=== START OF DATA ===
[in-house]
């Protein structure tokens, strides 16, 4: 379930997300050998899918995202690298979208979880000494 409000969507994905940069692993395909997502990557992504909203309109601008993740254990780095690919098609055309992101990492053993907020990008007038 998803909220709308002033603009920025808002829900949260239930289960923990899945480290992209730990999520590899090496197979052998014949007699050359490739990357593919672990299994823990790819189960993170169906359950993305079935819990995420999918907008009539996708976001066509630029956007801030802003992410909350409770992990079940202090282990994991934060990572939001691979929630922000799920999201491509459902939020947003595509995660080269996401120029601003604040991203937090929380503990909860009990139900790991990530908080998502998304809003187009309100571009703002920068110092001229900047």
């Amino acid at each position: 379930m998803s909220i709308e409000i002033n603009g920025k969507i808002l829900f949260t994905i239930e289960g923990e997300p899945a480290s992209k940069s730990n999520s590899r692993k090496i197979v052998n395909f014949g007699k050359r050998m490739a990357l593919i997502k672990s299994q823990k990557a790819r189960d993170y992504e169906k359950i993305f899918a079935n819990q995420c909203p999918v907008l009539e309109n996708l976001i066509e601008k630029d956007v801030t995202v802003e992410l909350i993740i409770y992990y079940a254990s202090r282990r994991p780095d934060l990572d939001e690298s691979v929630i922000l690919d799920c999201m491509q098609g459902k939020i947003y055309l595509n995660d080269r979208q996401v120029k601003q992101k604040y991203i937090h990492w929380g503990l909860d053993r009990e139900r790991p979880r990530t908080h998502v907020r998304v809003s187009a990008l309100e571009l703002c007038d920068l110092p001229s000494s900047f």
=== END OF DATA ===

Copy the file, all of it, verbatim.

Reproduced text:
[in-house]
């Protein structure tokens, strides 16, 4: 379930997300050998899918995202690298979208979880000494 409000969507994905940069692993395909997502990557992504909203309109601008993740254990780095690919098609055309992101990492053993907020990008007038 998803909220709308002033603009920025808002829900949260239930289960923990899945480290992209730990999520590899090496197979052998014949007699050359490739990357593919672990299994823990790819189960993170169906359950993305079935819990995420999918907008009539996708976001066509630029956007801030802003992410909350409770992990079940202090282990994991934060990572939001691979929630922000799920999201491509459902939020947003595509995660080269996401120029601003604040991203937090929380503990909860009990139900790991990530908080998502998304809003187009309100571009703002920068110092001229900047």
């Amino acid at each position: 379930m998803s909220i709308e409000i002033n603009g920025k969507i808002l829900f949260t994905i239930e289960g923990e997300p899945a480290s992209k940069s730990n999520s590899r692993k090496i197979v052998n395909f014949g007699k050359r050998m490739a990357l593919i997502k672990s299994q823990k990557a790819r189960d993170y992504e169906k359950i993305f899918a079935n819990q995420c909203p999918v907008l009539e309109n996708l976001i066509e601008k630029d956007v801030t995202v802003e992410l909350i993740i409770y992990y079940a254990s202090r282990r994991p780095d934060l990572d939001e690298s691979v929630i922000l690919d799920c999201m491509q098609g459902k939020i947003y055309l595509n995660d080269r979208q996401v120029k601003q992101k604040y991203i937090h990492w929380g503990l909860d053993r009990e139900r790991p979880r990530t908080h998502v907020r998304v809003s187009a990008l309100e571009l703002c007038d920068l110092p001229s000494s900047f």